4. How will this change be conducted?
  5. What are the benefits?
  6. What will the overall impact of the change be?
  7. How can I help others with the change?
  8. How can we implement improvements?

This series of questions is somewhat analogous to Maslow's Needs Hierarchy, but adapted for process reengineering change. Maslow states that if a more basic level is not satisfied, a higher level will not be of importance to the organizational personnel. That is, if management cannot explain how the change will affect an employee (Question #2), then the employee will not help others change (Question #7). Management programs that ignore this theoretical construct usually fail.

Why BPR is so difficult
One of the reasons why change is so difficult is because managers bring their old perceptions with them. They cannot get rid of them; they just take them and charge ahead. Managers frequently believe that a reengineering project will be exactly like previous efforts to reorganize to increase efficiency. They charge ahead without properly planning or taking human behavior into consideration. Before they know it, the project is terminated because too much time and money has been spent and there are no tangible results. Then they wonder, "Where did the project go wrong?"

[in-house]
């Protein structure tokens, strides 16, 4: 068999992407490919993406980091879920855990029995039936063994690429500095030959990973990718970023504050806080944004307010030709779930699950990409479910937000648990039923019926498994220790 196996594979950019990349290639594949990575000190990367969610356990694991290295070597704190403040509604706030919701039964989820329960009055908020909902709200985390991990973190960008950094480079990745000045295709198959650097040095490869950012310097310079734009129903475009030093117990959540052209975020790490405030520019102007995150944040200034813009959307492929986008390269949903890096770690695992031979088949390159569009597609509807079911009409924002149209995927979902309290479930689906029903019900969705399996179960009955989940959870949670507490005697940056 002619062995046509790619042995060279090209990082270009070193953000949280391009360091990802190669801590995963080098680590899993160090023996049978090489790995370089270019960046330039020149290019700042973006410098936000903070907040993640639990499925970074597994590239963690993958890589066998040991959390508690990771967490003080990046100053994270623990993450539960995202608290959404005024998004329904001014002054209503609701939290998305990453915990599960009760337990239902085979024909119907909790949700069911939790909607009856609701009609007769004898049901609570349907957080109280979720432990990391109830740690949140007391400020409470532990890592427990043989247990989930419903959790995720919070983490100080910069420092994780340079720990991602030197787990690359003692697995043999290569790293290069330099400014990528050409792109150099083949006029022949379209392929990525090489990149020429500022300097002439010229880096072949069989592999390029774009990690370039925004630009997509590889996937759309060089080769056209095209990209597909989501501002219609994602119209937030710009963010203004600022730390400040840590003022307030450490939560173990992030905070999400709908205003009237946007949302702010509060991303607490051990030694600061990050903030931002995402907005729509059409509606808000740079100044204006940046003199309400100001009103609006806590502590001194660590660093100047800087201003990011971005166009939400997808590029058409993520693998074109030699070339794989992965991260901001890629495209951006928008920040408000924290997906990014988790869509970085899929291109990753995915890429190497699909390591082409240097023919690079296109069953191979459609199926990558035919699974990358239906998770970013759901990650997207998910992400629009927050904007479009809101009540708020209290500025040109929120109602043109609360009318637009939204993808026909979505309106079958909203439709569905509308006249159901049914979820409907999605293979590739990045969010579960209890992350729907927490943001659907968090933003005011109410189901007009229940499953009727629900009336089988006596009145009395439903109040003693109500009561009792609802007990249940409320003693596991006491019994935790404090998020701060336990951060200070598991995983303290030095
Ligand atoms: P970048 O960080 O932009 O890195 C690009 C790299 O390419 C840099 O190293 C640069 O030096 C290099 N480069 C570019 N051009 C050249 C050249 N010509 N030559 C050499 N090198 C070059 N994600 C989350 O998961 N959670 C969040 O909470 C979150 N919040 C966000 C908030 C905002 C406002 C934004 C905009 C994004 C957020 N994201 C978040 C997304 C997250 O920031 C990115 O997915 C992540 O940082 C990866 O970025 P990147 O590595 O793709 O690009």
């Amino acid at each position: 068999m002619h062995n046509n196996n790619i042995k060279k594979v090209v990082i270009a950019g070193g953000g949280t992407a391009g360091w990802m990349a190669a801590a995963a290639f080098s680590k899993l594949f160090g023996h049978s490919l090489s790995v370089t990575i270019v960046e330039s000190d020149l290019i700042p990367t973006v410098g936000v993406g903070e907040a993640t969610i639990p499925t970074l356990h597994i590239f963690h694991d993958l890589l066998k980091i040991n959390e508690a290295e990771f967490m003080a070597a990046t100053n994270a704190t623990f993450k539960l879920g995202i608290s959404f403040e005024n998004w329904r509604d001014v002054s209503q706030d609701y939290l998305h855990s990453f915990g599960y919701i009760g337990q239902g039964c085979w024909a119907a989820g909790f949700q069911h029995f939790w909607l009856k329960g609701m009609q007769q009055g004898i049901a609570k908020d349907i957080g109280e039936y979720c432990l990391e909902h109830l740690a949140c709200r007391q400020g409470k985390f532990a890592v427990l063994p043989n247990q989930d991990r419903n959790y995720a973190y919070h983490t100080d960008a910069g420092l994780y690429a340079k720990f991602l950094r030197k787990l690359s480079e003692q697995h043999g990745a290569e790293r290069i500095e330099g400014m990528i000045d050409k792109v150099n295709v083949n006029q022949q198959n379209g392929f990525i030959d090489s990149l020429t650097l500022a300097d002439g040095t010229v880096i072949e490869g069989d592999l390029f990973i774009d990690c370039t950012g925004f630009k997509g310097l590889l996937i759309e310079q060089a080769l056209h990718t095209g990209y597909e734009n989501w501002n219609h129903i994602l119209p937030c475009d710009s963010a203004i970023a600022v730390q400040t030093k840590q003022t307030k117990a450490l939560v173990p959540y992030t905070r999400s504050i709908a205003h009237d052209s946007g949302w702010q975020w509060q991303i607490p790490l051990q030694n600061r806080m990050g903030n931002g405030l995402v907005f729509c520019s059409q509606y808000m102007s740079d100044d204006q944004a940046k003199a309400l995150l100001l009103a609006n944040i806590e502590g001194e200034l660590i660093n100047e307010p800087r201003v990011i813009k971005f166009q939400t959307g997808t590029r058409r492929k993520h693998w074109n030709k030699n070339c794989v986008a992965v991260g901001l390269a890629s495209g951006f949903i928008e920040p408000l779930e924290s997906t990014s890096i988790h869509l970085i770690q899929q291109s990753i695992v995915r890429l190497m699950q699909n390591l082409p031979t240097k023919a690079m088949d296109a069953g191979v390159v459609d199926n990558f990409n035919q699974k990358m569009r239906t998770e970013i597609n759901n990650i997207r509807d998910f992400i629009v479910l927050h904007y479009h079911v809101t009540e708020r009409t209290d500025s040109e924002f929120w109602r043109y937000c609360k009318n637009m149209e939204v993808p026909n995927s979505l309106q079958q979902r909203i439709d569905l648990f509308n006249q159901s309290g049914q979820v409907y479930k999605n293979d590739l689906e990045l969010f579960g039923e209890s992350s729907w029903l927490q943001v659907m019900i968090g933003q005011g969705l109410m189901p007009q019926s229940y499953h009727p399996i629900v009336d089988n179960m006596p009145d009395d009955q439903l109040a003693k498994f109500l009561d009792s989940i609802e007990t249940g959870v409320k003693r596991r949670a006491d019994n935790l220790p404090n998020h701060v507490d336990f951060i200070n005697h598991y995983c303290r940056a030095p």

When BPR facilitators enter into a change situation, they are setting into action a profoundly complex set of actions and reactions which must first be understood and then managed. Facilitator may not come close to understanding what they are dealing with during the transformational process. They may look at current situations with a mind conditioned by their past experiences. They often feel disoriented and confused. Rather than using this state of confusion as one in which they can explore and discover, they may jump to incredibly simple-minded explanations. This response rapidly returns them to a state of equilibrium, but without any new project insight. In reality, each time anybody looks at change intervention, they are standing at the edge, overlooking an abyss. Rarely do we recognize the danger, however.

The reason for this danger is that the facilitator assumes the models which have been developed for a given "reality" are generalized to others. For example, change facilitator may believe that what they learned working for the Department of Commerce is generalized to the U.S. Postal Service; or what was done at General Electric is transferable to General Motors; or what worked successfully in the private sector will be equally successful in a public university setting. Their assumptions are wrong. Each of us has a different idea of how the universe should be.

Three reactions to change
Employers and employees must recognize that people react to change in different ways and in different stages. Eileen Wolfe has identified three behavior patterns, or reactions, are exhibited in a stressful change management situation: victims, survivors, and navigators. [1]